Emotions are functional in our lives but having too much or too little of any emotions can turn into a problem. According to Power, five basic emotions have been included in almost all lists of emotions. Anger, happiness, disgust, sadness, and fear. Fear is defined as either “physical or social threat to self or valued role or goal” (2010: 26). Furthermore, fears can be subdivided into real fears and earlier fears. One can speak of real fears if they derive from a threatening situation, like fear of death caused by a lack of certainty of survival. These real fears, however, have to be distinguished from earlier fears who are triggered by the disease again. The characteristic of young adolescents is to free themselves from family ties and searching for a new identity. Teenagers aspire to independence and self-determination. Most of the adolescents try to mentally stabilize themselves through a stronger connection to their peers (Topf n.d.).

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After being diagnosed with a chronic disease, a patient can be in a crisis marked by physical, social and psychological instability. Not only does a chronic disease affect a patient´s life. It also affects their activities in life. The disease can also urge a person to make sporadic or permanent changes in their activities. Moreover, people with chronic disease have to integrate their illness in their lives and have to adapt it to their disorder. Following the diagnosis of chronic disease is very common. Patients can be overwhelmed by the potential changes in their lives and also by the prospect of death (Taylor 2012: 262).

In The Fault in Our Stars the main characters in the movie are forced to deal with death in a way that young and healthy teenagers do not have to. Fear, especially, fear of oblivion plays an extremely important role and is very present to Hazel and in particular to Augustus. Right at the beginning of the movie, Augustus shares his fears with the support group. Scene, at the support group, where Patrick, the leader of the group, talks to Augustus about his fears (TIME):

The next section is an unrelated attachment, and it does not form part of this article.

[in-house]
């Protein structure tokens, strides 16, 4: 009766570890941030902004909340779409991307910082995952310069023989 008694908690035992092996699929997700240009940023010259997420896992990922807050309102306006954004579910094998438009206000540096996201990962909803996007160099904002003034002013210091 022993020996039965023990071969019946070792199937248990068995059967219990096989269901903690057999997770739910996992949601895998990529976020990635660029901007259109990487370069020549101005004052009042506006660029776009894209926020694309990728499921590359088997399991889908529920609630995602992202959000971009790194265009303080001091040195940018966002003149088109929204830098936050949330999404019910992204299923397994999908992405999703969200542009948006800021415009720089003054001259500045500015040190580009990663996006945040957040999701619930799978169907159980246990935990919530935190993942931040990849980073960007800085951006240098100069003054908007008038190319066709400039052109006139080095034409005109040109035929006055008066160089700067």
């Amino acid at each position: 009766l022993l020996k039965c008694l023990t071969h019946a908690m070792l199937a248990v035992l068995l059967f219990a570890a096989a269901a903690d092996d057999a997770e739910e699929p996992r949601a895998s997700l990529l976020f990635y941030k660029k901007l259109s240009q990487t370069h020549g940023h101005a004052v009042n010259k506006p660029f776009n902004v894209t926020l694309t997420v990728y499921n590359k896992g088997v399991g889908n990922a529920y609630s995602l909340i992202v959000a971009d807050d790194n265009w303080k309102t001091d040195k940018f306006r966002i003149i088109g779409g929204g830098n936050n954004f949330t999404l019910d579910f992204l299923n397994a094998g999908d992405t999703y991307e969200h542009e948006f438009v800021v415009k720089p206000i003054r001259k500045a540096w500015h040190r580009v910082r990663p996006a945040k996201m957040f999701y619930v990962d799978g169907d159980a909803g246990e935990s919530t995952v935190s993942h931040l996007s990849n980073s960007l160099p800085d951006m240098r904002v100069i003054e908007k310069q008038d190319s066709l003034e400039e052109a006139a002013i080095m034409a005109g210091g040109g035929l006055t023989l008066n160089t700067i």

Patrick: “Maybe you´d like to share your fears with the group?”

Augustus: “My fears? … Oblivion.”

Patrick: “Oblivion?”

Augustus: “Yeah […].”

Patrick: “Would anyone else in the group would like to speak to that? […] ”

Hazel: “Yeah, I just wanted to say that, you know, there´s gonna come a time when all of us are dead […]. Oblivion´s inevitable and if that scares you, then I suggest you ignore it.”

As one can see in this scene, oblivion is an issue both share but they have a different approach to it. Hazel is aware of her illness and what cancer means for her and also for her life. Instead of rebelling, as other teenagers would do, she seems to be rather mature. In addition, she talks very honestly about her illness and is aware of the consequences of suffering from an incurable, life-threatening cancer: sooner or later she will fade away. She tries to make the best of it and also wants to motivate Augustus to do so equally. Hazel is willing to show everyone that she is still alive and that the end of life has not come yet. Moreover, she wants to ensure that her relationship with people who are close to her will also continue after her death. This is also the reason why she wants to get in touch with Peter Van Houten in order to find out what has happened to the protagonists’ mother in An Imperial Affliction after Anna’s death. She takes the story as a substitute for what will eventually happen to her parents once she passed away. Augustus is also able to speak about the illness, but he does it in another way as Hazel, but he also does not sugarcoat the situation. Both, Augustus and Hazel live out their days with the fear of oblivion, pain, and death and try to figure out how to overcome their fear.